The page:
Not good. Not good at all.

As to how to actually disarm the Mahdi Army, it's going to be extremely difficult however its attempted. In the end, like so much insurgency fighting, the key is hearts and minds. You can't disarm 10,000 or more civilians by force if they don't want to be disarmed. Not unless you're prepared to use Saddam era tactics anyway. You need to persuade people that membership of the Mahdi Army is not in their own best interest. You start at the fringes with the less committed and work your way inwards. The idea is to strip the leadership of their foot soldiers. Eventually, if this is successful, the power of the leadership wanes and they become isolated. Then you take them down.

Instead, today's attack will almost certainly have exactly the opposite effect. Al Sadr will be stronger today than he was yesterday. Idiots.

Sing - You say potato, I say potato, you say Mehdi, I say Mahdi... Both spellings seem to be common.

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Sunday, March 26, 2006

Winning the Argument

There's a Will Hutton article in the Observer today called "Don't Call For His Head. Respect his leadership". In this article, he says "the issue, as always in politics, is about winning the argument, both within your own party and with your opponents".

Well, Blair's refusal to participate in genuine open debate is one of the reasons why people from all sides are calling for this resignation.

Fortunately, Hutton's article is also available on the Guardian's Comment is Free blog. Goodie. I'll be able to engage in a debate. let's see who wins the argument.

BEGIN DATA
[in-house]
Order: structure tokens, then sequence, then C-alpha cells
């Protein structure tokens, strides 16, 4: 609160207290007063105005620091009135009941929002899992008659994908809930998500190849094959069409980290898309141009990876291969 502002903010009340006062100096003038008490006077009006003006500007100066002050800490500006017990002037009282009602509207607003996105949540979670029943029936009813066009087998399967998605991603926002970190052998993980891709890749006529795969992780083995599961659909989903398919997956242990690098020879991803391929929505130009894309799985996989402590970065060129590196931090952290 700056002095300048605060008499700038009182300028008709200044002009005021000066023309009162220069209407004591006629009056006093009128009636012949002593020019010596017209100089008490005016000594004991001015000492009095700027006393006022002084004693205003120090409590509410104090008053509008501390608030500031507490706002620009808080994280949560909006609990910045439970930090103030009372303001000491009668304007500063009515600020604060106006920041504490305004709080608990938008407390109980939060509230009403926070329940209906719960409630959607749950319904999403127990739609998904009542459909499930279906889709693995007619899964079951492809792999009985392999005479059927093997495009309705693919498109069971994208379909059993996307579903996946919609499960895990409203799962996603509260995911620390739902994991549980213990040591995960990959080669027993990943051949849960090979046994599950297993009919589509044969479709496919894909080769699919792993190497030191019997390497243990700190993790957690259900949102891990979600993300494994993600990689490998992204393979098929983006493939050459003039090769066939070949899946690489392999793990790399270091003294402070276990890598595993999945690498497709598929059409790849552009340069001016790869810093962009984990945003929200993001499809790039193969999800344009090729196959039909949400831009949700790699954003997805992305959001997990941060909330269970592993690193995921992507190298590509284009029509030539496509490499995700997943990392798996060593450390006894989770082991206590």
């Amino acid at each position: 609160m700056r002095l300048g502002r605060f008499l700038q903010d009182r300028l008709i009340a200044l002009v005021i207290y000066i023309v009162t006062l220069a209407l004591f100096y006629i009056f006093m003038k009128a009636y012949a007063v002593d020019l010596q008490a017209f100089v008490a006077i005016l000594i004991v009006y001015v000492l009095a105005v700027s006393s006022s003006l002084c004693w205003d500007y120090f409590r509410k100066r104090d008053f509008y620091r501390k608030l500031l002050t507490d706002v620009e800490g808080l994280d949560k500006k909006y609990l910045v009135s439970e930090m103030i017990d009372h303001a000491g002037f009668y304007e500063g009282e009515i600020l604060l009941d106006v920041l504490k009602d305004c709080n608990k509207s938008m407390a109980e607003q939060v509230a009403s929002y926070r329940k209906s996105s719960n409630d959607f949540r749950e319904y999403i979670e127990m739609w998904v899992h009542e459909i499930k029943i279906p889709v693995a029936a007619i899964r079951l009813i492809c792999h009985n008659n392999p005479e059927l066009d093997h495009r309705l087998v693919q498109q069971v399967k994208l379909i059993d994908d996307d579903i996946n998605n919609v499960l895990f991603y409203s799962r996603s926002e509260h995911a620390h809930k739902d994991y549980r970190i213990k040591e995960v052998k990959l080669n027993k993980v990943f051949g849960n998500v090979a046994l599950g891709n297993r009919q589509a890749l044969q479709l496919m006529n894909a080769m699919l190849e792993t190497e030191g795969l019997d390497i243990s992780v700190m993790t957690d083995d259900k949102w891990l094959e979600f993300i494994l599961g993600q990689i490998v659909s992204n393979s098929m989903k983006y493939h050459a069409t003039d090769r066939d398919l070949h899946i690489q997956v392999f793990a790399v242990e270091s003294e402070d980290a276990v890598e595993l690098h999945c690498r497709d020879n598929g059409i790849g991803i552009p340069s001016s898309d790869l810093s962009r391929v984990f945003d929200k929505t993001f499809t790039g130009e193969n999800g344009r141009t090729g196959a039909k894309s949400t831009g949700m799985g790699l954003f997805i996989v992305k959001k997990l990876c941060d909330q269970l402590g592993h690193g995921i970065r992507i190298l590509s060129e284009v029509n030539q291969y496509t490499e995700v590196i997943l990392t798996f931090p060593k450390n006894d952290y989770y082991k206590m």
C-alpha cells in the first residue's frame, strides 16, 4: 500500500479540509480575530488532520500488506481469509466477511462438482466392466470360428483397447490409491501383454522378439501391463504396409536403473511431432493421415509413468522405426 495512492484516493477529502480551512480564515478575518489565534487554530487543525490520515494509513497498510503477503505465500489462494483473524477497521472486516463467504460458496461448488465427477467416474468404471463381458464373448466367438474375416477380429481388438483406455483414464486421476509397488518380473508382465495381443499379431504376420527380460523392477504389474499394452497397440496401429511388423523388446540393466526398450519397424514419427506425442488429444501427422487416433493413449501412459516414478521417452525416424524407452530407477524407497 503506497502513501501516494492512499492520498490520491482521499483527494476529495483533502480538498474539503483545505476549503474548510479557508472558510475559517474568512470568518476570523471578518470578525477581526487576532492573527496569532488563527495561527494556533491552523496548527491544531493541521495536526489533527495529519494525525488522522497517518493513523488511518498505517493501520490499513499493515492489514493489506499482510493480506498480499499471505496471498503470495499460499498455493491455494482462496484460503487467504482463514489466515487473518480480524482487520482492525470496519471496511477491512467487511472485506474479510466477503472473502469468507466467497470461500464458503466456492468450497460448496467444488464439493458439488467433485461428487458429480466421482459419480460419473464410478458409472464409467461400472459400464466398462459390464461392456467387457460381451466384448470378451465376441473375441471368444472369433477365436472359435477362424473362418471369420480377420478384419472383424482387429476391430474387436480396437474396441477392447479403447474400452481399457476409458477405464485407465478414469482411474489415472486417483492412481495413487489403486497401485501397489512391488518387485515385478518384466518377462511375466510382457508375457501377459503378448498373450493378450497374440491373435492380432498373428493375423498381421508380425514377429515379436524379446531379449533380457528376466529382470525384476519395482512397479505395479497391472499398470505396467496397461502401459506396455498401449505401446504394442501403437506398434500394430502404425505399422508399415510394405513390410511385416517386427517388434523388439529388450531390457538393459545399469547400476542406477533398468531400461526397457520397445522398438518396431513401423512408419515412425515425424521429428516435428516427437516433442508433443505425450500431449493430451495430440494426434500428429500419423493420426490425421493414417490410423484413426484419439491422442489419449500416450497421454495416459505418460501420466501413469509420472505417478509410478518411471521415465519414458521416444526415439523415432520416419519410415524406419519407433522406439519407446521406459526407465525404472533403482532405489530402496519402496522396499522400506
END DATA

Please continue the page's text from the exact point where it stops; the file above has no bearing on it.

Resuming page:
Oh. Comments are disabled.

Hee hee. Way to go Will. Practice what you preach and all that.

I've just checked the point of Comment is Free:
The aim is to host an open-ended space for debate, dispute, argument and agreement and to invite users to comment on everything they read.

The blog is updated regularly through the day, with best blogs featuring on our pick of the day. We also carry all the comment from the Guardian and Observer newspapers, giving readers the chance to comment on these articles directly for the first time.
A good idea it is too.


Thanks to Sunny for pointing out that I may have been a little harsh on Mr Hutton. It seems that a technical problem may be to blame for the disabled comments. I withdraw the accusation of hypocrisy and offer my apologies.

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Most people now agree that Tony Blair suffers an affliction which disrupts and distorts any attempts he makes at self-reflection. Just in case you're a doubter, read this. Damning stuff.

Thanks Nick. Top blogging.

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Saturday, March 25, 2006

A Fundamental Democratic Point

The Times asks their "jury" whether Blair should go. Perhaps the most startling thing is that David Aaronovicht thinks he should go this autumn. My, my.